In the interest of full disclosure, there were no massive epiphanies during my first year, but the transition from being on the vendor side for 15+ years to an analyst provided some perspectives, listed here in no specific order:
· The security industry is massive. Some former colleagues who learned of my new role often joked, “So you’ve gone to the dark side.” The irony is that analysts are actually removed from the penumbra of the four to six competitors that you obsess about when you work for a vendor. Once removed from this tunnel vision, you become more aware of the diversity of the infosecurity ecosystem. As an example, the number of exhibiting vendors at the RSA Conference is up 45% since 2014, to over 550 vendors. This reflects the ongoing vitality and demand for cybersecurity but also presents challenges to today’s security and risk professionals who have to evaluate an increasingly large and dynamic vendor landscape.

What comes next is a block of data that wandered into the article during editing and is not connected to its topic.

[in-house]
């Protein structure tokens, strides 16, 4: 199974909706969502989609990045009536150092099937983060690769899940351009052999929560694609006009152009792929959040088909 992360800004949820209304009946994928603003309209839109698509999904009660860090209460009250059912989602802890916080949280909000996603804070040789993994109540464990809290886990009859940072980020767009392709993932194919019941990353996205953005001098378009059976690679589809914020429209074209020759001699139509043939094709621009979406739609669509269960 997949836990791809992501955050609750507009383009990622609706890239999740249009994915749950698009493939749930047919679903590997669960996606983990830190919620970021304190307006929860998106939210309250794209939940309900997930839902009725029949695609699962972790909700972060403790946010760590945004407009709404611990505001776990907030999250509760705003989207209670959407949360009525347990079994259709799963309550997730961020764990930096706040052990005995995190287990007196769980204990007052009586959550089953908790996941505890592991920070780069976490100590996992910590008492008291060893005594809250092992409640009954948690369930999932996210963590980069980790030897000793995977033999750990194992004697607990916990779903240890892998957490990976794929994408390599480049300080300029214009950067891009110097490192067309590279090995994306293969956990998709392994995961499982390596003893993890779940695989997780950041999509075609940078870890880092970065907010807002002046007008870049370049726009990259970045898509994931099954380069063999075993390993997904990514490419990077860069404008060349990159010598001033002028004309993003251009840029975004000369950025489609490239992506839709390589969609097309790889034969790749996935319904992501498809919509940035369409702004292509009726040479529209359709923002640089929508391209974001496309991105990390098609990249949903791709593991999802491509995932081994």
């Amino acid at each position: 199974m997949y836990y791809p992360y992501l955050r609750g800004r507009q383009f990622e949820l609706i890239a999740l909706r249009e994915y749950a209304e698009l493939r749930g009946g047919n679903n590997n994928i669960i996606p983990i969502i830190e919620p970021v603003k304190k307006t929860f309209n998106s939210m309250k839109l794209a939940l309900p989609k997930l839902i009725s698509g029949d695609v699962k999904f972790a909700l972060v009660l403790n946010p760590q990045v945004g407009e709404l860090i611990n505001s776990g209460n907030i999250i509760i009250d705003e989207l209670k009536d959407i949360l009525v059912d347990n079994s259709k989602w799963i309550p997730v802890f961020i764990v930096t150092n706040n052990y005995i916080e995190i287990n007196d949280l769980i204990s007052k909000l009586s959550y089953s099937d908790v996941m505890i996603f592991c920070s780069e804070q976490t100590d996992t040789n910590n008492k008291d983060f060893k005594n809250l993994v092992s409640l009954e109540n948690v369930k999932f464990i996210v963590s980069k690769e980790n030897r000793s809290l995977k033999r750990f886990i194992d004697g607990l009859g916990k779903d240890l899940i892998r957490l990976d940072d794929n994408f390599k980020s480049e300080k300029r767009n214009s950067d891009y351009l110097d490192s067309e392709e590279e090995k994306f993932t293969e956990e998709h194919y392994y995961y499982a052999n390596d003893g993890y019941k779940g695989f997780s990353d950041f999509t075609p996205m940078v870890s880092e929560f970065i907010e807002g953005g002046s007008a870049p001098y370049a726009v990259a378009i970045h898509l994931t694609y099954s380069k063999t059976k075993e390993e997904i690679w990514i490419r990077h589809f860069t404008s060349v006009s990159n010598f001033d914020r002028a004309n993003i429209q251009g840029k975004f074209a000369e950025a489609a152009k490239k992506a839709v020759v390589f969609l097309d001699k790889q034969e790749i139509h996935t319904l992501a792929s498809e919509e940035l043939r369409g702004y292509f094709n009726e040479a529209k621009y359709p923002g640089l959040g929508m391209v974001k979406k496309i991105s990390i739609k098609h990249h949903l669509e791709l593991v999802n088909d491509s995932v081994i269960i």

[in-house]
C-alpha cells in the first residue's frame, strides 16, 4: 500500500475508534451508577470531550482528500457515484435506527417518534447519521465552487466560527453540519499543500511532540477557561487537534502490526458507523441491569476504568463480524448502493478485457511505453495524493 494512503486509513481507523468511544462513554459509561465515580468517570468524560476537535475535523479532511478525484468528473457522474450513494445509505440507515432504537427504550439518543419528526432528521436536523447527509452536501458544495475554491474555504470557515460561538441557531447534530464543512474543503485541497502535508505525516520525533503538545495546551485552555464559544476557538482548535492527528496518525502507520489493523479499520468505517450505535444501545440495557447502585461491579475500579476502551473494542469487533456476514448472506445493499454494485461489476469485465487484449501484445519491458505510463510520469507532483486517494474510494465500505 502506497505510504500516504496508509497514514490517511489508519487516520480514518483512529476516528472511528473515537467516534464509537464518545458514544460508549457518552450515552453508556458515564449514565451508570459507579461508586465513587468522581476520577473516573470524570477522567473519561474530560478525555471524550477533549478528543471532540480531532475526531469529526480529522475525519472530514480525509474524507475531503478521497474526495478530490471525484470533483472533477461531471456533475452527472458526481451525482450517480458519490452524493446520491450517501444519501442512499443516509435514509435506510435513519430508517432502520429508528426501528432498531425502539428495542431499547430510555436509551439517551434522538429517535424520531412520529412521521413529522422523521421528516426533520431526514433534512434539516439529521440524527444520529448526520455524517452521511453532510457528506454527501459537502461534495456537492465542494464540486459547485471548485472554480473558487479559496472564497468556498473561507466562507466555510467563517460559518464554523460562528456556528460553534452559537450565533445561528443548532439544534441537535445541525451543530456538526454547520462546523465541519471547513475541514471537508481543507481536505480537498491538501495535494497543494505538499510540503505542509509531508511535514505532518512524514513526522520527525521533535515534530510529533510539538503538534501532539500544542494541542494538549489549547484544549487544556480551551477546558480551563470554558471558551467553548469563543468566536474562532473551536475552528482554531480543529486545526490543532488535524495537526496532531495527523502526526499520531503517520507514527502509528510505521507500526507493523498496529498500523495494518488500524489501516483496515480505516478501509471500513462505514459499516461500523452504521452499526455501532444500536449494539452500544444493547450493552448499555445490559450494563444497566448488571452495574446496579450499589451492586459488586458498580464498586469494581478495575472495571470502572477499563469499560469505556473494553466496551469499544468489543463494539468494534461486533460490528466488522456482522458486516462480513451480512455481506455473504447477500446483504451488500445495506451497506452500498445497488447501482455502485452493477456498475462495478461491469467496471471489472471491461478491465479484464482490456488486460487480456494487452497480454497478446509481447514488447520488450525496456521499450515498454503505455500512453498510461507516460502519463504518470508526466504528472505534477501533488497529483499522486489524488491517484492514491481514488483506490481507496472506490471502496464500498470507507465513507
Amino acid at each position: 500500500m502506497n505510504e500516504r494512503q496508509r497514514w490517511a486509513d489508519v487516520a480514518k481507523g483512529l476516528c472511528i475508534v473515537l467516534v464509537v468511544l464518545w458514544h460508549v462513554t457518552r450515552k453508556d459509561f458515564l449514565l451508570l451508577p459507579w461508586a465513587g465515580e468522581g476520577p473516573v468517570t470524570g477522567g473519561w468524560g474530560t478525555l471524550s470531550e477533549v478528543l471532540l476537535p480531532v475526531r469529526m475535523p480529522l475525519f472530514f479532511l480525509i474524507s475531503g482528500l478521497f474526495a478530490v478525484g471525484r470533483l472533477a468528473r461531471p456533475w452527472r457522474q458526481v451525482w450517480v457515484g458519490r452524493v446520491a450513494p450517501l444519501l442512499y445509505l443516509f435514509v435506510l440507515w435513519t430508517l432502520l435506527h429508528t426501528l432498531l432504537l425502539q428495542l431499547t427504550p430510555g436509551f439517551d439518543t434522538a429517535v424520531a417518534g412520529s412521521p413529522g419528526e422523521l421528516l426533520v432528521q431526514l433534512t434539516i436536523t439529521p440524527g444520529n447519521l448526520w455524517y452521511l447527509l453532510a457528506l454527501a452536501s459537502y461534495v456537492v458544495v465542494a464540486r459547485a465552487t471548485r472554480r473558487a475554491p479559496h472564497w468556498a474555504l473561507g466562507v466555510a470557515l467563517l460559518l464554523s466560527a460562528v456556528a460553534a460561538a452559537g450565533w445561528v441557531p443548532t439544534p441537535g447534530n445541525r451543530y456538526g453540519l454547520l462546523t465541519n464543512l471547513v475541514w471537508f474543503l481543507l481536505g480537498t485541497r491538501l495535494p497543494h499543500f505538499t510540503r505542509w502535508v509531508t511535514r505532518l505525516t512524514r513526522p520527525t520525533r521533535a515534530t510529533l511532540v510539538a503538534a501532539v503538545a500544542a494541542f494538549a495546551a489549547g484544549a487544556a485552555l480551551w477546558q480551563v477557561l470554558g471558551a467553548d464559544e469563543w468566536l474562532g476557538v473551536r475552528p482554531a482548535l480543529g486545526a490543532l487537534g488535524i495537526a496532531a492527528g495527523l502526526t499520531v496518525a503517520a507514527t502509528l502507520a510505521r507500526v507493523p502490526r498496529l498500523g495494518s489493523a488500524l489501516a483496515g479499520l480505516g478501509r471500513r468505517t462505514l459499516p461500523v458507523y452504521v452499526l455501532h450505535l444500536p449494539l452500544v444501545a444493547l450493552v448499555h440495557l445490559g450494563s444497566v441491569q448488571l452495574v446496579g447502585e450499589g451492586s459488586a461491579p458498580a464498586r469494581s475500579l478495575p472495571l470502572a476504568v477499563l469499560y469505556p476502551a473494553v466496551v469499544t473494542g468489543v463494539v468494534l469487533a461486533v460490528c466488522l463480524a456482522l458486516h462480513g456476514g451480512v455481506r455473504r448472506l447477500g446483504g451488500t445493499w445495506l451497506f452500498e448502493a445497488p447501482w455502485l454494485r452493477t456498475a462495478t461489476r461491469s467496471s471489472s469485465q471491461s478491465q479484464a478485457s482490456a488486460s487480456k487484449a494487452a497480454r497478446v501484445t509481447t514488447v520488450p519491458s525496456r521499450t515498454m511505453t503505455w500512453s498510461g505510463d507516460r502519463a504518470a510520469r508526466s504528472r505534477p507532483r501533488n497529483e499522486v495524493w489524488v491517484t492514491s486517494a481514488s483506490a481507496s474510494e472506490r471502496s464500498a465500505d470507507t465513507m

We’ve been hearing so much lately about the changing dynamics between B2B buyers and sellers. Not only are buyers engaging more and more online as part of their evaluation and purchase process, but sellers have the ability to track prospects’ behaviors and interests in order to contextualize their outreach as well. There is another exciting transformation underway...the arrival of the Millennials in force!
Today, Millennials make up a third of the workforce; by 2020, they will be half. This generation of employees may work more to your advantage than you think. Born in the digital age to tech-savvy parents, Millennials have experienced everything from the pseudo Y2K crisis to the 2008 downturn to the social media explosion in the mid-2000s. They don’t quite function or react in the workplace like Boomers and Gen Xers, and they have different needs. But, there’s an upside and a divergent side to be considered with them.